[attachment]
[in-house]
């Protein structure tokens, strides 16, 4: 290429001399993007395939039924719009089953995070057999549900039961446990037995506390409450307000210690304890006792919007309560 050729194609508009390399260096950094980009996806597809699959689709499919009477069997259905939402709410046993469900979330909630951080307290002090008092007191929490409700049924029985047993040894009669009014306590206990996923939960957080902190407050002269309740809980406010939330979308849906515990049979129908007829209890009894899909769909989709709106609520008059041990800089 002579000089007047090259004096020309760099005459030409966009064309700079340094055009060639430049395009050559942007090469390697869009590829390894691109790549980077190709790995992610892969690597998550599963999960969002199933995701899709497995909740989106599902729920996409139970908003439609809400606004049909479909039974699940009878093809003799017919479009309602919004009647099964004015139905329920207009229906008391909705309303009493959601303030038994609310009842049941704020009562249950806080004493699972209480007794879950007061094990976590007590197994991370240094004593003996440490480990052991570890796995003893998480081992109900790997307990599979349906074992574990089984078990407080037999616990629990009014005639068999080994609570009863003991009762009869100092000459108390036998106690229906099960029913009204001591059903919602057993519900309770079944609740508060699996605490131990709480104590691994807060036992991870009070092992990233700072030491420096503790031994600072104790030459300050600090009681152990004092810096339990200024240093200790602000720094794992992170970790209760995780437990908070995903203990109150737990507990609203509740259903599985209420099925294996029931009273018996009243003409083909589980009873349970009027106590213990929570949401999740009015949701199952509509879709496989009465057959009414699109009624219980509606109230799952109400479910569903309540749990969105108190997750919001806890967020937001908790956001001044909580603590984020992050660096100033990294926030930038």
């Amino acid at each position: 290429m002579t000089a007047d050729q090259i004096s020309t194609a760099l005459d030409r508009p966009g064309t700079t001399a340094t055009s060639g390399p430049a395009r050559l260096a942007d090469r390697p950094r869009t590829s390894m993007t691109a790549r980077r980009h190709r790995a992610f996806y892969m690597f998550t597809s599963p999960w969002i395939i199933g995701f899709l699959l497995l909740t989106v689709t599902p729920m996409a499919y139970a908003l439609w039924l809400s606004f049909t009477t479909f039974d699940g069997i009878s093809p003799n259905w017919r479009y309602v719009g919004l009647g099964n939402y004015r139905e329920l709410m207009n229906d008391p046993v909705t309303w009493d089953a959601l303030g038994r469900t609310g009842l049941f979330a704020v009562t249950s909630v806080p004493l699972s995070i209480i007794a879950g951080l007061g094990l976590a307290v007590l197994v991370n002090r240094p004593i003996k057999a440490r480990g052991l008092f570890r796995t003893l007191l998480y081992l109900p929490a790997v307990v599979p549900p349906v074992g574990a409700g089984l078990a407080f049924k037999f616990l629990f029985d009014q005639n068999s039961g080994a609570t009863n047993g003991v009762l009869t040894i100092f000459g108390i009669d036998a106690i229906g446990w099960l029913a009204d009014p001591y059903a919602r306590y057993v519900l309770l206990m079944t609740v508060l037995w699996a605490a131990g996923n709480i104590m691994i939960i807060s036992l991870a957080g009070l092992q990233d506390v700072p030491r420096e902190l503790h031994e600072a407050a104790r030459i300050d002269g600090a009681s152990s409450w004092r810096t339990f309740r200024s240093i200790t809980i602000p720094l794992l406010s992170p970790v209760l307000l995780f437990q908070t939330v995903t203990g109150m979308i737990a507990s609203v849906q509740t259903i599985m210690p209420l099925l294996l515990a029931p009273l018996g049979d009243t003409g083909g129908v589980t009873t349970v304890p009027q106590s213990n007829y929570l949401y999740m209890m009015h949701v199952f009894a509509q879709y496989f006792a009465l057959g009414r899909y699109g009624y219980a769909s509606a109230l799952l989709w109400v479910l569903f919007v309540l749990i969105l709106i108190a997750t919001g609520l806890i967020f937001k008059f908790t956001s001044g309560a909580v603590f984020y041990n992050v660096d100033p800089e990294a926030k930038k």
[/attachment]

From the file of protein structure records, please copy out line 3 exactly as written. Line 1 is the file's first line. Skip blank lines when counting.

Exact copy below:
């Amino acid at each position: 290429m002579t000089a007047d050729q090259i004096s020309t194609a760099l005459d030409r508009p966009g064309t700079t001399a340094t055009s060639g390399p430049a395009r050559l260096a942007d090469r390697p950094r869009t590829s390894m993007t691109a790549r980077r980009h190709r790995a992610f996806y892969m690597f998550t597809s599963p999960w969002i395939i199933g995701f899709l699959l497995l909740t989106v689709t599902p729920m996409a499919y139970a908003l439609w039924l809400s606004f049909t009477t479909f039974d699940g069997i009878s093809p003799n259905w017919r479009y309602v719009g919004l009647g099964n939402y004015r139905e329920l709410m207009n229906d008391p046993v909705t309303w009493d089953a959601l303030g038994r469900t609310g009842l049941f979330a704020v009562t249950s909630v806080p004493l699972s995070i209480i007794a879950g951080l007061g094990l976590a307290v007590l197994v991370n002090r240094p004593i003996k057999a440490r480990g052991l008092f570890r796995t003893l007191l998480y081992l109900p929490a790997v307990v599979p549900p349906v074992g574990a409700g089984l078990a407080f049924k037999f616990l629990f029985d009014q005639n068999s039961g080994a609570t009863n047993g003991v009762l009869t040894i100092f000459g108390i009669d036998a106690i229906g446990w099960l029913a009204d009014p001591y059903a919602r306590y057993v519900l309770l206990m079944t609740v508060l037995w699996a605490a131990g996923n709480i104590m691994i939960i807060s036992l991870a957080g009070l092992q990233d506390v700072p030491r420096e902190l503790h031994e600072a407050a104790r030459i300050d002269g600090a009681s152990s409450w004092r810096t339990f309740r200024s240093i200790t809980i602000p720094l794992l406010s992170p970790v209760l307000l995780f437990q908070t939330v995903t203990g109150m979308i737990a507990s609203v849906q509740t259903i599985m210690p209420l099925l294996l515990a029931p009273l018996g049979d009243t003409g083909g129908v589980t009873t349970v304890p009027q106590s213990n007829y929570l949401y999740m209890m009015h949701v199952f009894a509509q879709y496989f006792a009465l057959g009414r899909y699109g009624y219980a769909s509606a109230l799952l989709w109400v479910l569903f919007v309540l749990i969105l709106i108190a997750t919001g609520l806890i967020f937001k008059f908790t956001s001044g309560a909580v603590f984020y041990n992050v660096d100033p800089e990294a926030k930038k």